With reference now to FIG. 5, a flowchart illustrating a process for dynamically determining that a system is publicly accessed and adjusting the security configuration of the system based on a public use status in accordance with an illustrative embodiment is depicted. The process in FIG. 5 is implemented by a public status determination component, such as public status determination component 400 in FIG. 4.

The process begins by gathering the user data (step 500). The user data may consist of, but is not limited to, hard data generated from specific information the user passes on to the system, soft data created by analyzing users' behavioral usage patterns while interacting with the system, and mined data developed by mining the content that users enter into a browser of the system. User profiles are developed from the user data (step 502).

The process compares the user profiles against user profiles contained in a data store of existing user profiles. If the user profile is determined to be a unique user profile, then the user profile is inserted into the data store of existing user profiles (step 504). The number of unique user profiles is then compared to a preconfigured threshold (step 506). Based on the method used, such as, but without limitations, number of unique users method 422 or number of new users method 424 as shown in FIG. 4, a determination is made as to whether the system is publicly accessed (step 508). If the system is not publicly accessed, the process ends. If at step 508, a determination is made that the system is publicly accessed, then the process modifies a system parameter to indicate that the system is a publicly accessed system (step 510). Additionally, the process modifies the system's security and privacy settings to a preconfigured setting for a publicly accessed system (step 512) with the process terminating thereafter.

FIG. 6 is a flowchart illustrating a process for generating a plurality of user profiles in accordance with an illustrative embodiment. The process in FIG. 6 is implemented by a public status determination component, such as public status determination component 400 in FIG. 4.

The process begins by retrieving the user data from the browser(s) and the system (step 600). The process then extracts unique usernames and other uniquely identifying data from services to generate a subset of user profiles (step 602). Such services may include, but are not limited to, e-mail accounts, instant messenger usernames, and other web services requiring a user to generate a username. Additionally, the process mines the user data to generate another subset of user profiles (step 604). For example, mined data may consist of statistically unlikely phrases that may indicate a unique user profile.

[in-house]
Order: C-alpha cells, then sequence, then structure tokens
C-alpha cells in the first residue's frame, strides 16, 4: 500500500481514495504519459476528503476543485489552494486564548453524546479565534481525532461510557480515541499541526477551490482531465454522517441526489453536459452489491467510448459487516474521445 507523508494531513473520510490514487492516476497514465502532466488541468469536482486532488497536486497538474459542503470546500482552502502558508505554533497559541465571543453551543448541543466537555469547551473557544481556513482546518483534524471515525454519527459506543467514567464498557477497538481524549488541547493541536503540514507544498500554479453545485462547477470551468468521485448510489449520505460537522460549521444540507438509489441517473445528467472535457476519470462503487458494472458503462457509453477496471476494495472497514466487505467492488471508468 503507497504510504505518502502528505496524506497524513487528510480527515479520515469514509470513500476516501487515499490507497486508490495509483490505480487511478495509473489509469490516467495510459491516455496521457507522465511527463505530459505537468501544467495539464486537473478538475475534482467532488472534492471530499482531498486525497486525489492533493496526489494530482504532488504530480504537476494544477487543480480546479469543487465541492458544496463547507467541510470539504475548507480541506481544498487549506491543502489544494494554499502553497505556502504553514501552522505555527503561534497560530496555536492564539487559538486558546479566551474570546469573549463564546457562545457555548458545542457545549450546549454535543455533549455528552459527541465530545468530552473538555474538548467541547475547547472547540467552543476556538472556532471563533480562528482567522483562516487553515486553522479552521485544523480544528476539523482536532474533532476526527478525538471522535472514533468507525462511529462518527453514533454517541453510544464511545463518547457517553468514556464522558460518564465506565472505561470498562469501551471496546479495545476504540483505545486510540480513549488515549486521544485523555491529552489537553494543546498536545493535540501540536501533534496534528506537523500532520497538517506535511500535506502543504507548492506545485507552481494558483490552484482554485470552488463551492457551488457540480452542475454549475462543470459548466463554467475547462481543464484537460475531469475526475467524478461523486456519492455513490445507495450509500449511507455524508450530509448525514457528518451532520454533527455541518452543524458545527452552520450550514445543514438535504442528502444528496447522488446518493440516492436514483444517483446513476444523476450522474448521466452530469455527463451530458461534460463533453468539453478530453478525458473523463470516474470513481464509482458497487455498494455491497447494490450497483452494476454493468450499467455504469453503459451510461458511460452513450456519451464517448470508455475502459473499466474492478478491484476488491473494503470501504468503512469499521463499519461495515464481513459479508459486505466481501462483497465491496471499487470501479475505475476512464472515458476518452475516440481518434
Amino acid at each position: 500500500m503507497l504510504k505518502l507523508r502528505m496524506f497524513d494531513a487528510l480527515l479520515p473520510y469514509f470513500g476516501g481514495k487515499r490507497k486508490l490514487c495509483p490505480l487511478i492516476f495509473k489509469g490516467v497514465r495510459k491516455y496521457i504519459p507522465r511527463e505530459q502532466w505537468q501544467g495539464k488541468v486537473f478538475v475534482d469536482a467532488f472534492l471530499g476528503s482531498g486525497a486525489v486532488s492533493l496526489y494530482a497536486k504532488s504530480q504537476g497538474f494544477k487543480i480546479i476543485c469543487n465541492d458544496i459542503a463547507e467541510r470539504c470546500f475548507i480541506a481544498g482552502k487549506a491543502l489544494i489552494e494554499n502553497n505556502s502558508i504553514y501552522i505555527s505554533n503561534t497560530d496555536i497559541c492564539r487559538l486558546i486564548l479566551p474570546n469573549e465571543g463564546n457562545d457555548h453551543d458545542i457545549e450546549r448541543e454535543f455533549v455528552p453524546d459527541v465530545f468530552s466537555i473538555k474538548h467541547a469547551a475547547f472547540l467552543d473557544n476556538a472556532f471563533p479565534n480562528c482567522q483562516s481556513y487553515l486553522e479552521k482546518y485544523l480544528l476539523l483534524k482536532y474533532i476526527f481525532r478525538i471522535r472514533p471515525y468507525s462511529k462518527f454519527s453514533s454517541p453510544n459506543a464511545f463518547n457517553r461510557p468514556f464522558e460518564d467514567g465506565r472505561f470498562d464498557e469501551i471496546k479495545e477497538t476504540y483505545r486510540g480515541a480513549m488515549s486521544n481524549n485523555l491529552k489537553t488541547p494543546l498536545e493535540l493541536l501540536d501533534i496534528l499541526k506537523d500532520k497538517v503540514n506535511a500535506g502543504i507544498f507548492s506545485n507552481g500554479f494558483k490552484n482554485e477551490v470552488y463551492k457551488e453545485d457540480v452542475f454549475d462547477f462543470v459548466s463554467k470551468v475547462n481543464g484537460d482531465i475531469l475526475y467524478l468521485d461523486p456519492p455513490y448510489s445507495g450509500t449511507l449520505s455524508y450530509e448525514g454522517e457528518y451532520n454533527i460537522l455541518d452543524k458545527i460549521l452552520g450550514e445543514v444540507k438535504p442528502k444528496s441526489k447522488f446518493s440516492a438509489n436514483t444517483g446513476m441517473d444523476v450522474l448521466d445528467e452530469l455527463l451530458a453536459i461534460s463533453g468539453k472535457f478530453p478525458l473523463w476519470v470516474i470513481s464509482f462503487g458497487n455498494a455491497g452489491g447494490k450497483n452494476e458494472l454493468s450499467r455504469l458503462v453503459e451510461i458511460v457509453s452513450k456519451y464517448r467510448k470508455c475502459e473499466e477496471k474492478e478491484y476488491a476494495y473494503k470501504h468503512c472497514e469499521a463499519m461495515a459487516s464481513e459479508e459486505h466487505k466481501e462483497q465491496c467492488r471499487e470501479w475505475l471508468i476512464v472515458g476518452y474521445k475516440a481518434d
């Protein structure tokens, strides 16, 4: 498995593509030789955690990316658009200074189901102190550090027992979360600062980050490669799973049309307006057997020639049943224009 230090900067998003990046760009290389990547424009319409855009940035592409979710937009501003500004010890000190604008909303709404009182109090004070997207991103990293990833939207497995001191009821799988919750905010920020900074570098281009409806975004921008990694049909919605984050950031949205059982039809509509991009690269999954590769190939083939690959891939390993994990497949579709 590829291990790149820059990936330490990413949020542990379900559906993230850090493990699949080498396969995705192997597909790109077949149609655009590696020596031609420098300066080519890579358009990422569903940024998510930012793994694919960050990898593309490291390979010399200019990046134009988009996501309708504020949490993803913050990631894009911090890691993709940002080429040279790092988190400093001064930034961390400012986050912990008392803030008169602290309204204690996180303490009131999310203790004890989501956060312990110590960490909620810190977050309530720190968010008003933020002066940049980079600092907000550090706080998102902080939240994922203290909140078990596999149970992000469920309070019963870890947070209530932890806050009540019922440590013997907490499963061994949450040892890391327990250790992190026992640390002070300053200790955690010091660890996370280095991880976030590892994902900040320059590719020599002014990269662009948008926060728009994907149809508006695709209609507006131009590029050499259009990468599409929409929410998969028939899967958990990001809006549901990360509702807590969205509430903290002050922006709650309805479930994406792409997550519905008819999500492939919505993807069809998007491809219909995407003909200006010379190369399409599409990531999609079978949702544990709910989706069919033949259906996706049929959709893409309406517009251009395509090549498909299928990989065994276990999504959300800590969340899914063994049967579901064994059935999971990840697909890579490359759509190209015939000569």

Furthermore, the stored metrics associated with users' physical interaction with the system is analyzed to generate another subset of user profiles (step 606). For instance, a subset of user profiles maybe generated based upon users typing speed. The subsets of user profiles generated at steps 602, 604, and 606 are combined to form a plurality of user profiles (step 608), with the process terminating thereafter.

FIG. 7 is a flowchart illustrating a process for identifying a set of unique user profiles in accordance with an illustrative embodiment. The process in FIG. 7 is implemented by a public status determination component, such as public status determination component 400 in FIG. 4.

The process begins by comparing the data elements of a user profile in the user profiles, generated at steps 608 as shown in FIG. 6, to data elements of existing unique user profiles stored in a data store (step 700). A determination is made as to whether the data elements of the user profile in the plurality of user profiles exactly matches the data elements of an existing unique user profile stored in the data store (step 702). If an exact match between the data elements of the user profile is present with the data elements of an existing unique user profile stored in the data store, the process designates the user profile as a non-unique user profile and discards the non-unique user profile from the user profiles (step 708) with the process terminating thereafter.